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May 1979

Photochemotherapy for Psoriasis: A Clinical Cooperative Study of PUVA-48 and PUVA-64

Arch Dermatol. 1979;115(5):576-579. doi:10.1001/archderm.1979.04010050010004

A clinical cooperative study involving 14 centers evaluated photochemotherapy (psoralen and high-intensity long-wave ultraviolet light [PUVA]) for psoriasis. Results from 465 patients treated with a PUVA-48 unit (equipped with 48 high-intensity UVA bulbs) and 110 patients treated with a PUVA-64 unit (equipped with 64 high-intensity UVA bulbs) confirmed the effectiveness of photochemotherapy for psoriasis. Clearing of psoriasis occurred in 85% of patients on PUVA-48 therapy. Mean number of treatments, joules per square centimeter, to clear, and total joules at clearing were similar to other reported trials. The plateau method of clearing resulted in lower joules per square centimeter at clearing, total joules per square centimeter, and number of treatments than the nonplateau method. Maintenance therapy groups were mainly M1 (once weekly) or M4 (no treatment for more than 60 days). No meaningful laboratory abnormalities were detected and ophthalmologic examinations showed a few abnormal results following PUVA. Short-term side effects were mainly erythema, nausea, and pruritus. The effectiveness and short-term safety of PUVA for psoriasis has now been confirmed by a second large cooperative study.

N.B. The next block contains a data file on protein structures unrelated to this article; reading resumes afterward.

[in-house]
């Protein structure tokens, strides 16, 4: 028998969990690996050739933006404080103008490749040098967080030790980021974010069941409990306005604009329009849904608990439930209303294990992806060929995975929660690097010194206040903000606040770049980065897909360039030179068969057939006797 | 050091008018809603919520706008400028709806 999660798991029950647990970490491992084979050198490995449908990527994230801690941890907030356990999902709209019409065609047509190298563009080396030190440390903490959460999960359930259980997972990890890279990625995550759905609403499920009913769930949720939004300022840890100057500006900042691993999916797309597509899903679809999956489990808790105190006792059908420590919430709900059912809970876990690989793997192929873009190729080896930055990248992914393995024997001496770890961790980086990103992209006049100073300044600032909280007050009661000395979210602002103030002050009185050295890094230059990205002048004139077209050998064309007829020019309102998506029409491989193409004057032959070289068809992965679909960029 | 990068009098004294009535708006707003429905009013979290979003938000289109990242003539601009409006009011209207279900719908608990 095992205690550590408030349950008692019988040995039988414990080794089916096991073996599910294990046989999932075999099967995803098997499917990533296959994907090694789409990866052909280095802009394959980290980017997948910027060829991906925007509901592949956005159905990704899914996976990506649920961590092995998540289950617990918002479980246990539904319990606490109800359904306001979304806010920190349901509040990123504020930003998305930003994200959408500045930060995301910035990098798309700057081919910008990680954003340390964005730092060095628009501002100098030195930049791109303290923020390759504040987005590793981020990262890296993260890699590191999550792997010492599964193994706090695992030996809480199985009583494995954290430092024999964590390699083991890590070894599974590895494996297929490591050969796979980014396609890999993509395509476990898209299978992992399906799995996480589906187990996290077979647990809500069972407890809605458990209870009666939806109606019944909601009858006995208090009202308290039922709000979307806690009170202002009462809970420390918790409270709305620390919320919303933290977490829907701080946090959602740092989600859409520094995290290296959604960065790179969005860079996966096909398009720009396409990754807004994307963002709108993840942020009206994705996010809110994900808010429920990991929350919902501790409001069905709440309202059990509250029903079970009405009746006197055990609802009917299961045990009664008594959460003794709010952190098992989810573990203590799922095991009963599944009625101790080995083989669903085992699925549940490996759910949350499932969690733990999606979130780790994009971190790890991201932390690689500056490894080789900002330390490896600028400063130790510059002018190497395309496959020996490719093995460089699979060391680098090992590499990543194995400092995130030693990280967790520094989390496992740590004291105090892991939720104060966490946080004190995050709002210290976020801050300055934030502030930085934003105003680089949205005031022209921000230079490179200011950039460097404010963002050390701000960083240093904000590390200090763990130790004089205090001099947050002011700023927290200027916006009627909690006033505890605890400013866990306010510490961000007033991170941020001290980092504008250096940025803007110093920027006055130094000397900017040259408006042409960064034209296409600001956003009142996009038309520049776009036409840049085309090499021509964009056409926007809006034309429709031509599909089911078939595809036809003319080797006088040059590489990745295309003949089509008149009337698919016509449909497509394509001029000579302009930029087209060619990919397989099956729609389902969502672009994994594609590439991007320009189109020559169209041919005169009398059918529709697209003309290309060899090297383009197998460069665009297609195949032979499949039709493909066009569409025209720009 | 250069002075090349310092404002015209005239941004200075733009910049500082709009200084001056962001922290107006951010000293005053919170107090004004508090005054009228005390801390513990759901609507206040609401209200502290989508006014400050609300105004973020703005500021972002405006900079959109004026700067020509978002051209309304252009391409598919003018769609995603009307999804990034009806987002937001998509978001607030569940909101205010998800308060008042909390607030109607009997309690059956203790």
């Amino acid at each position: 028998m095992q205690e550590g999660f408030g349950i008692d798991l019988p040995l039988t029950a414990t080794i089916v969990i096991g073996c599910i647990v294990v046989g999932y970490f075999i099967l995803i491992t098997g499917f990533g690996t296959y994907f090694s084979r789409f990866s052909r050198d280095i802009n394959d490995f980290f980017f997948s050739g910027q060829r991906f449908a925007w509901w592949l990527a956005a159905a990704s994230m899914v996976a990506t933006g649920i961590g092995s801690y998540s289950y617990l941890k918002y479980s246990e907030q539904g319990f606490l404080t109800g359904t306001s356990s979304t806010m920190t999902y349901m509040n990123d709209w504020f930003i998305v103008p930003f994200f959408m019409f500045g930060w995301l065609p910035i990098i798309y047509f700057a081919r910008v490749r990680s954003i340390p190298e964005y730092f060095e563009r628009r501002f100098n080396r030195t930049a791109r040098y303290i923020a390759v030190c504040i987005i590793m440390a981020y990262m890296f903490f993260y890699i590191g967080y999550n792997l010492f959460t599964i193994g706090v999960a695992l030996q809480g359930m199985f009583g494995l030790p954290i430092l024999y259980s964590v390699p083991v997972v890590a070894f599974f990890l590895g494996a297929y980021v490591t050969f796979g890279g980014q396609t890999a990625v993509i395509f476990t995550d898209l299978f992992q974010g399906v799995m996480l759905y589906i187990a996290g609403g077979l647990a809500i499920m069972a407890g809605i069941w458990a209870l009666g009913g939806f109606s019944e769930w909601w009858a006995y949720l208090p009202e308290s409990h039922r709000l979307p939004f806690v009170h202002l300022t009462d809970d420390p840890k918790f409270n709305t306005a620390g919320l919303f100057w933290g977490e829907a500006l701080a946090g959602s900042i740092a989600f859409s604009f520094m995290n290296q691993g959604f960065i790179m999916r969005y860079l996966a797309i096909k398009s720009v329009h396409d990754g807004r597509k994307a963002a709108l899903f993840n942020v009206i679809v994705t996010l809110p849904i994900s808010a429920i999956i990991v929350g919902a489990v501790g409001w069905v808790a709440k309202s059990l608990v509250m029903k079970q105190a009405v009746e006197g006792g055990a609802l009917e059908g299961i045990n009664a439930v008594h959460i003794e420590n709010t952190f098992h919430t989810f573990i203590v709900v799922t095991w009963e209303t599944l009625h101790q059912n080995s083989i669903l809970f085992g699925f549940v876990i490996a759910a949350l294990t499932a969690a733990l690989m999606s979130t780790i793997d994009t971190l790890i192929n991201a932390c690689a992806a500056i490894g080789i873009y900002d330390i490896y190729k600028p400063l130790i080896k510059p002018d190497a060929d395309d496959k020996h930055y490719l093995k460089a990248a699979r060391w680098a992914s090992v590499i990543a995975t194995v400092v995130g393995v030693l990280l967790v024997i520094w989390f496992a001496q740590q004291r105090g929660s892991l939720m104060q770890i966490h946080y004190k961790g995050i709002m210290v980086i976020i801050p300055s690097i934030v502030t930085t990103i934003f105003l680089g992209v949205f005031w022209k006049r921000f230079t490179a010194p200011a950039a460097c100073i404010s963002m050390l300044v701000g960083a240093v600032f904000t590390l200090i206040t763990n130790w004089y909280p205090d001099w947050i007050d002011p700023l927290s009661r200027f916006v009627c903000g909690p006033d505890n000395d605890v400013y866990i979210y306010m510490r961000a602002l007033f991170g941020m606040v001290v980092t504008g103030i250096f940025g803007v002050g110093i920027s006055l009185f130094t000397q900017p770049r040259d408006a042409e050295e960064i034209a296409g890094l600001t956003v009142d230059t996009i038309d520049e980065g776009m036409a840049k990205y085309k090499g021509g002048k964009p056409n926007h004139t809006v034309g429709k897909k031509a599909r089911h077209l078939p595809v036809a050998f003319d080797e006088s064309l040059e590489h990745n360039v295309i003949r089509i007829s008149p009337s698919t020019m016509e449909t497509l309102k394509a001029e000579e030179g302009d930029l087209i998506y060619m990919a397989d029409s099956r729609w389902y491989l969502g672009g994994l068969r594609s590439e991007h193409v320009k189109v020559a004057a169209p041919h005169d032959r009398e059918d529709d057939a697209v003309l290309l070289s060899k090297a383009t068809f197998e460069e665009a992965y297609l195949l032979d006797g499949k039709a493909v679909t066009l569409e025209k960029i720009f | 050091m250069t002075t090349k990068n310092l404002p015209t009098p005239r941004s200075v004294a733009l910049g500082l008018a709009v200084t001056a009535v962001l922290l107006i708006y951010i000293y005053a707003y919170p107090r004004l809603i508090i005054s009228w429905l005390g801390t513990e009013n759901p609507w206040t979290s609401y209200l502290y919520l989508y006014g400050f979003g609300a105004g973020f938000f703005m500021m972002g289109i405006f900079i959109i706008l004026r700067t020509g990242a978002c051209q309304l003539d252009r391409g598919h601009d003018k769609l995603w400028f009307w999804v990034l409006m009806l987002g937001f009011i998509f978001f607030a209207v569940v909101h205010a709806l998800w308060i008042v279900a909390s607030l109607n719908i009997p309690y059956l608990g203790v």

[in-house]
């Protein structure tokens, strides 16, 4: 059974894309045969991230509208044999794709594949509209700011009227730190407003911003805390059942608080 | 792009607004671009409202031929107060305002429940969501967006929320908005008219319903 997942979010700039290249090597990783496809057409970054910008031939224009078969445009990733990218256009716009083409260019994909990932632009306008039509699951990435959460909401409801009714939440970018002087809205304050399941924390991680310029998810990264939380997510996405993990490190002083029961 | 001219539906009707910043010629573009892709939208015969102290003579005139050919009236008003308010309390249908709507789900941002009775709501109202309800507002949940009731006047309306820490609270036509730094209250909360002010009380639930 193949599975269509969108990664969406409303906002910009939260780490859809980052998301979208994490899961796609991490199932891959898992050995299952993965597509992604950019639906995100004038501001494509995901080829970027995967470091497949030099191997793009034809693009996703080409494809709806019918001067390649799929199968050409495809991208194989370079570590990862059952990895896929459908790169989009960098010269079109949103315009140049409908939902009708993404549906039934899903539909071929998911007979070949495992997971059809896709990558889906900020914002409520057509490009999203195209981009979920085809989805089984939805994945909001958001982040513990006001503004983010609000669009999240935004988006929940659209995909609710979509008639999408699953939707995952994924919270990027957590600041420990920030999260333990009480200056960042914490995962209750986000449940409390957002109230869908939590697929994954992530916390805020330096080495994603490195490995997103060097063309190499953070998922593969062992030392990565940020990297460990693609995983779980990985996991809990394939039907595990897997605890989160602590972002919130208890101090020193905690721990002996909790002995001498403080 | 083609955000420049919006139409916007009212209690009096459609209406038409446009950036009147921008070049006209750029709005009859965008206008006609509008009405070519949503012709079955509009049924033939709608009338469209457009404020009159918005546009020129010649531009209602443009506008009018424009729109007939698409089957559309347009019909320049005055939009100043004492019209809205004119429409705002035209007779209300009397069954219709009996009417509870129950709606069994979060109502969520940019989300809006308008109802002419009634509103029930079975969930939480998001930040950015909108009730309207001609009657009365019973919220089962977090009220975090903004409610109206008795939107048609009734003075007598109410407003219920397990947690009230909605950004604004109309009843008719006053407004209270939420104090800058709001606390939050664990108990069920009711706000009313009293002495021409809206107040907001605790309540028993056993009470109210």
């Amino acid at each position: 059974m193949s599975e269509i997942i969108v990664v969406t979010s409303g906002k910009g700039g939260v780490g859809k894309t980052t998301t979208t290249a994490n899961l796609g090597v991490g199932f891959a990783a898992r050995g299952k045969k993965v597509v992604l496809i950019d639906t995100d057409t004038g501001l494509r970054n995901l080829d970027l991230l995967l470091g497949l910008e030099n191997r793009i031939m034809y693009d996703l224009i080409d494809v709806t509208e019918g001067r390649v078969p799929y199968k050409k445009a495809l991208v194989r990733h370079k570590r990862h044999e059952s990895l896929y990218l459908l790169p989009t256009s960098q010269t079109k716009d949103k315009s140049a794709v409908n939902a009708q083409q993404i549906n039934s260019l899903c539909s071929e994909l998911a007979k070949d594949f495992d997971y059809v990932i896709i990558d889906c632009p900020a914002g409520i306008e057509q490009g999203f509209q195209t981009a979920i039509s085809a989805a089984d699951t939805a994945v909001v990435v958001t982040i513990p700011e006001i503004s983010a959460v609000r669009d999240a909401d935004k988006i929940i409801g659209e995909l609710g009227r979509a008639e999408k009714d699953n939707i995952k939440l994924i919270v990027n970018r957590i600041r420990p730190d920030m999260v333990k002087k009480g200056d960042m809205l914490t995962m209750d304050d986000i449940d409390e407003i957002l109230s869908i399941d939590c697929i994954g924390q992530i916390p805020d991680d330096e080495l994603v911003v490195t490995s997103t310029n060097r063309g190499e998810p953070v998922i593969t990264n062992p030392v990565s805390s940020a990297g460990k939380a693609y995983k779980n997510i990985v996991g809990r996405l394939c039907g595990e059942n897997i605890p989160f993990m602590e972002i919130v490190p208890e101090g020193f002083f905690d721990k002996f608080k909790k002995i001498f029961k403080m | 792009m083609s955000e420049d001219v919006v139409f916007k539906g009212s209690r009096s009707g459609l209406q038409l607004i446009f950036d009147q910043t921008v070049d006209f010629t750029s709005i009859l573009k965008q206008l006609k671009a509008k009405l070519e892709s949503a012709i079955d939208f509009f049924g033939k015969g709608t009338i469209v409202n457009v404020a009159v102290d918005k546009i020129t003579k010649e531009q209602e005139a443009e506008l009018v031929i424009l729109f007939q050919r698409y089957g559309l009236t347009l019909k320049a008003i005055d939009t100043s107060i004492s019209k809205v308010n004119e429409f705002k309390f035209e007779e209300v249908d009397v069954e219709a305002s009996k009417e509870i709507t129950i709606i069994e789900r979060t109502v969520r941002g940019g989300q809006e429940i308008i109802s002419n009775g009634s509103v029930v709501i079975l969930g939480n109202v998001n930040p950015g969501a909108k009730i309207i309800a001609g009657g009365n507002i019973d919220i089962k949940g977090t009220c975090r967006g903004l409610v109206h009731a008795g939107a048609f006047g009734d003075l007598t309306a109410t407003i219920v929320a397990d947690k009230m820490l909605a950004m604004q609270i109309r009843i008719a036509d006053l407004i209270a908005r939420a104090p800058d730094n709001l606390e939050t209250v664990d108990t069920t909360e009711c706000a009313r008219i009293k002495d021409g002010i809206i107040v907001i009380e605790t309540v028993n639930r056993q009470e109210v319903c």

(Arch Dermatol 115:576-579, 1979)

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